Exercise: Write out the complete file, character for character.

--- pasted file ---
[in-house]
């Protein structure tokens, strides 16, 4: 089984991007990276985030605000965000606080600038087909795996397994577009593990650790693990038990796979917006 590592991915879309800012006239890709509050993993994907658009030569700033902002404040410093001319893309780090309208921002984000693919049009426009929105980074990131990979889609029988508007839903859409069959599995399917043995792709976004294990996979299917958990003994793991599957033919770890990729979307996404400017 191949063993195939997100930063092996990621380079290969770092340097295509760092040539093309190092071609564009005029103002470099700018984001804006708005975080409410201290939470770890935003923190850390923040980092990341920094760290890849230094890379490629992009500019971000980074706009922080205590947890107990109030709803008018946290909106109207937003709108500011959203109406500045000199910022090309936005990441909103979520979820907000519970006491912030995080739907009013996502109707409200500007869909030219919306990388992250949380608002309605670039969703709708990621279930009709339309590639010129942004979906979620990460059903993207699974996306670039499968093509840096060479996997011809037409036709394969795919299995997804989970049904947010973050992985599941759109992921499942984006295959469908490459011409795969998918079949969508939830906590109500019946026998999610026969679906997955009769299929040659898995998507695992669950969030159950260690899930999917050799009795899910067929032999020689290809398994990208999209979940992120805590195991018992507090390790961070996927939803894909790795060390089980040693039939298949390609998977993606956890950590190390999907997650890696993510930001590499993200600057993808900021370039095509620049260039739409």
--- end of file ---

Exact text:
[in-house]
């Protein structure tokens, strides 16, 4: 089984991007990276985030605000965000606080600038087909795996397994577009593990650790693990038990796979917006 590592991915879309800012006239890709509050993993994907658009030569700033902002404040410093001319893309780090309208921002984000693919049009426009929105980074990131990979889609029988508007839903859409069959599995399917043995792709976004294990996979299917958990003994793991599957033919770890990729979307996404400017 191949063993195939997100930063092996990621380079290969770092340097295509760092040539093309190092071609564009005029103002470099700018984001804006708005975080409410201290939470770890935003923190850390923040980092990341920094760290890849230094890379490629992009500019971000980074706009922080205590947890107990109030709803008018946290909106109207937003709108500011959203109406500045000199910022090309936005990441909103979520979820907000519970006491912030995080739907009013996502109707409200500007869909030219919306990388992250949380608002309605670039969703709708990621279930009709339309590639010129942004979906979620990460059903993207699974996306670039499968093509840096060479996997011809037409036709394969795919299995997804989970049904947010973050992985599941759109992921499942984006295959469908490459011409795969998918079949969508939830906590109500019946026998999610026969679906997955009769299929040659898995998507695992669950969030159950260690899930999917050799009795899910067929032999020689290809398994990208999209979940992120805590195991018992507090390790961070996927939803894909790795060390089980040693039939298949390609998977993606956890950590190390999907997650890696993510930001590499993200600057993808900021370039095509620049260039739409």